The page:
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USDA News: Export Certificate Fees, Citrus from China, Fruit from Mexico

Thursday, May 02, 2019
Sandler, Travis & Rosenberg Trade Report

Export Certificate Fees

The Department of Agriculture’s Food Safety and Inspection Service has announced that starting June 1 it will assess a $4.01 fee to exporters that choose to apply for export certificates electronically through the export component of the Public Health Information System.

The PHIS export component enables exporters to electronically submit, track, and manage applications for export certificates, including bundling multiple applications and supplemental documents into a single file. Foreign governments have the capability to view all export certificates issued by FSIS for product intended for their country. In addition, FSIS is able to digitally sign export certificates and electronically inventory and track export certificate information, which enables it to review exact images of export certification documents prior to approval. In the future, FSIS intends to support electronic export certification, which will allow it to transfer certification data directly to the certification system of the foreign government’s competent authority.

Click here for the latest information on the phased implementation of the export component.

Citrus from China

The USDA’s Animal and Plant Health Inspection Service has concluded that fresh pomelo, Nanfeng honey mandarin, ponkan, sweet orange, and Satsuma mandarin can safely be imported from China into the continental U.S. using one or more of five designated phytosanitary measures. APHIS states that the national plant protection organization of China would have to enter into an operational workplan that sets forth the daily procedures it would take to implement these measures, including importation in commercial consignments only, periodic inspections of places of production throughout the shipping season, maintaining the identity and origin of the lot of fruit throughout the export process, issuance of a phytosanitary certificate with an additional declaration, port of entry inspections, and importation under a permit issued by APHIS.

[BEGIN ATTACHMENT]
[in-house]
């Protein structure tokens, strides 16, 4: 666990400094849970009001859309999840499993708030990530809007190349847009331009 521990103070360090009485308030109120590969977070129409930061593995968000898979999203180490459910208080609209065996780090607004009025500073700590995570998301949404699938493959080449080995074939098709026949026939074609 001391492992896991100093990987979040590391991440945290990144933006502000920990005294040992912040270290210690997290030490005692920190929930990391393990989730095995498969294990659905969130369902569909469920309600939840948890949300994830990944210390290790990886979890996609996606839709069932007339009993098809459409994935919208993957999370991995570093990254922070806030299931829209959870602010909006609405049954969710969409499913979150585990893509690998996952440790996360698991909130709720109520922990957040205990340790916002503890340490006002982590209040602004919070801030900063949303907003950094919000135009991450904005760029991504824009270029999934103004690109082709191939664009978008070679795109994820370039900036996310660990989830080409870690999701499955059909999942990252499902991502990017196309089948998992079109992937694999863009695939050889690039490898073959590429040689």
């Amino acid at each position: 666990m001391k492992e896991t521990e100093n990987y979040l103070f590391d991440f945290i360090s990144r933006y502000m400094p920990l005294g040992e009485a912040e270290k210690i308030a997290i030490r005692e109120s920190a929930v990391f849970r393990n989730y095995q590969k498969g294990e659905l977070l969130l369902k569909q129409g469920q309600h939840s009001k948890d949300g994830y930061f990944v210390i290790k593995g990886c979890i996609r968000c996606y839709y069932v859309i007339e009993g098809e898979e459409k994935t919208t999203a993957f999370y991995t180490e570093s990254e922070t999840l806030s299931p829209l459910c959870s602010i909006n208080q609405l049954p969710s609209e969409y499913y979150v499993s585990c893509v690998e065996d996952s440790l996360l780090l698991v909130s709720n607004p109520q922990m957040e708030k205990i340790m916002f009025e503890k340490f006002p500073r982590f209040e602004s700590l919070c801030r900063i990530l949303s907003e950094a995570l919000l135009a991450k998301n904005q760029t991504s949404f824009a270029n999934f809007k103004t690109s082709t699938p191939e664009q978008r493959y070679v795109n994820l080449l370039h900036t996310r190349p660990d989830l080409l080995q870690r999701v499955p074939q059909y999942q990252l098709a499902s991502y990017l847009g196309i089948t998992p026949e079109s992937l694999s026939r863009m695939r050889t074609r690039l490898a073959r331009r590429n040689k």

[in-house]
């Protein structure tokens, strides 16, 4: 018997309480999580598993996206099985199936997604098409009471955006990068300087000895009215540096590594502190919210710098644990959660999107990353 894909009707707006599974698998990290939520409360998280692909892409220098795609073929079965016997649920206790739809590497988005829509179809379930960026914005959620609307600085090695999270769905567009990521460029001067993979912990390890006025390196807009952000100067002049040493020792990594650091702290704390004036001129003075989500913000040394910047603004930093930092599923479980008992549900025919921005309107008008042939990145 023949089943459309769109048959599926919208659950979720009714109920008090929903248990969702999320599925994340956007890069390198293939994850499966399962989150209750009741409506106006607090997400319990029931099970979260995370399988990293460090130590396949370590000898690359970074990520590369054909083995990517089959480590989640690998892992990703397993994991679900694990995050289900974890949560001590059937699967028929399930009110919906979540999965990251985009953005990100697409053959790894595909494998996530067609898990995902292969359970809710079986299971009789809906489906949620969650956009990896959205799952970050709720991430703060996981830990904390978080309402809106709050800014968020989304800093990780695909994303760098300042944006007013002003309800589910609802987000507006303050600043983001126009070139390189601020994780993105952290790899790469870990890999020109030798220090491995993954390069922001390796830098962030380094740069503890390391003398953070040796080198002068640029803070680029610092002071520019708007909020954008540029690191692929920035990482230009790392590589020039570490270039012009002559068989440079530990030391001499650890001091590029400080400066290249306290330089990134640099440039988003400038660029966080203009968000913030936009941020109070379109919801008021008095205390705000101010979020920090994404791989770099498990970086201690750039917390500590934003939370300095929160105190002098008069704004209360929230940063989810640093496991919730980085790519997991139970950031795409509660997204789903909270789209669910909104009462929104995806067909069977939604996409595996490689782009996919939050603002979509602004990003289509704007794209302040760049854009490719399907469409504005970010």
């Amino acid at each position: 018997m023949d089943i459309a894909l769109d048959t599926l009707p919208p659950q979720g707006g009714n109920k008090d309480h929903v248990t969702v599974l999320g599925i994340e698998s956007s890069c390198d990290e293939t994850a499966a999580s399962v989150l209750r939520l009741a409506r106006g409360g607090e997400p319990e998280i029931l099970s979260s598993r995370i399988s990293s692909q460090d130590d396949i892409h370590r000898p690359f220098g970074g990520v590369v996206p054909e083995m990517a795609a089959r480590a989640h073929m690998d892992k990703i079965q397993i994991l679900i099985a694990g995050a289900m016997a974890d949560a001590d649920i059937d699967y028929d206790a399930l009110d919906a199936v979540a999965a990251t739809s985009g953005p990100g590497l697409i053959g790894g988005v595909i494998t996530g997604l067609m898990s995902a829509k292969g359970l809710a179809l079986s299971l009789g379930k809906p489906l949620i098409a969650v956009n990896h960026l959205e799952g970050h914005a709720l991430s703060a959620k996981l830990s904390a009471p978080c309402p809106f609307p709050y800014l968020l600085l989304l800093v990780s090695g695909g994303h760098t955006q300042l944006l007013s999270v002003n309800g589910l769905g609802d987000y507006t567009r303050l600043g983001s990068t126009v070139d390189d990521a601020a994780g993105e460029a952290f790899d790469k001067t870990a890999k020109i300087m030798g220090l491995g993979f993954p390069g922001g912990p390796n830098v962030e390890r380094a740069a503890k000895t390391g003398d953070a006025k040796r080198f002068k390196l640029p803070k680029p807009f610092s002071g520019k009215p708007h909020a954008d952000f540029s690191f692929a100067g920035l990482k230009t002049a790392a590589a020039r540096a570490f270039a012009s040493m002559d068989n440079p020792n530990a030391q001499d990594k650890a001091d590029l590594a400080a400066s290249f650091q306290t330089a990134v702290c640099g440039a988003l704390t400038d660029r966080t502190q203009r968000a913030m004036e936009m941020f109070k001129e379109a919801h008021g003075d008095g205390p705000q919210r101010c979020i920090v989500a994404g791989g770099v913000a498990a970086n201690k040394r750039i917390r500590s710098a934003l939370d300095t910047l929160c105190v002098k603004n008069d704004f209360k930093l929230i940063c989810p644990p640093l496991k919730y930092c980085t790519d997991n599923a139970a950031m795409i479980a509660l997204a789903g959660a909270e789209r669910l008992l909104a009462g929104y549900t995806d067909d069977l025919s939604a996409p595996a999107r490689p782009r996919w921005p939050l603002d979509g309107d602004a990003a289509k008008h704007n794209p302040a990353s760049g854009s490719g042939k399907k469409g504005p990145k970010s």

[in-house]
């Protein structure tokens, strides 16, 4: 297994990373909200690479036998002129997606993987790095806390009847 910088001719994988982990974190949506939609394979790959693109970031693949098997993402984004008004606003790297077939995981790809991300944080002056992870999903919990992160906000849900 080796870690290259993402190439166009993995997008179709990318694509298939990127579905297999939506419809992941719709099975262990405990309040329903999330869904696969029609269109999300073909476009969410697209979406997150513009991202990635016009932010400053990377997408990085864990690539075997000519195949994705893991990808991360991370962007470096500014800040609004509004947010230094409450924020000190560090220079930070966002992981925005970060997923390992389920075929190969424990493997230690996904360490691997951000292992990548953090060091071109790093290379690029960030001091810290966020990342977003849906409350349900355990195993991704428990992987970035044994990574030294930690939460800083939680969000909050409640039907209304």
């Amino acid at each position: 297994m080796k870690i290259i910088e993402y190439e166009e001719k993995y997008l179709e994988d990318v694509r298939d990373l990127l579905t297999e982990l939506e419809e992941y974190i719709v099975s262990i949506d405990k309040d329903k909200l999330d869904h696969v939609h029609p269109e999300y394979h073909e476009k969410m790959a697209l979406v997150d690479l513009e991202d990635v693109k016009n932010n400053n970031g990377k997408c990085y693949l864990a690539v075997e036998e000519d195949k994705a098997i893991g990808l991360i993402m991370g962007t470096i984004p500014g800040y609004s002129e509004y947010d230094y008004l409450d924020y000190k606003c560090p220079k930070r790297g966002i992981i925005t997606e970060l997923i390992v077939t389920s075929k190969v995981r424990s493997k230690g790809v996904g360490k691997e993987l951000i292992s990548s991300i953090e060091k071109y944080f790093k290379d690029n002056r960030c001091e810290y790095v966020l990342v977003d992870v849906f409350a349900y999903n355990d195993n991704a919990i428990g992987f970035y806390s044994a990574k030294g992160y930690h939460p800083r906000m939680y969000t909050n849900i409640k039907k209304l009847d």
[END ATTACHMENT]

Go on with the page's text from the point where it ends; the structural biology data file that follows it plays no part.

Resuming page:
Public comments on a pest risk analysis that evaluates the risks associated with imports of these citrus fruits are due by July 1. APHIS states that if the overall conclusions of its analysis and determination of risk remain unchanged following its consideration of any comments received it will authorize the importation of these fruits from China into the continental U.S. subject to the requirements specified.

Fruit from Mexico

APHIS has concluded that fresh mamey sapote, mombin, sapodilla, and soursop fruit can safely be imported from Mexico into the continental U.S. using one or more of five designated phytosanitary measures. APHIS states that the NPPO of Mexico would have to enter into an operational workplan that sets forth the daily procedures it would take to implement these measures, which include importation in commercial consignments only, pre-export inspection and issuance of a certificate that the shipment is free of quarantine pests, and port of entry inspections.

Public comments on the pest risk analyses that evaluate the risks associated with imports of these fruits are due by July 1. APHIS states that if the overall conclusions of its analyses and determinations of risk remain unchanged following its consideration of any comments received it will authorize the importation of these fruits from Mexico into the continental U.S. subject to the requirements specified.

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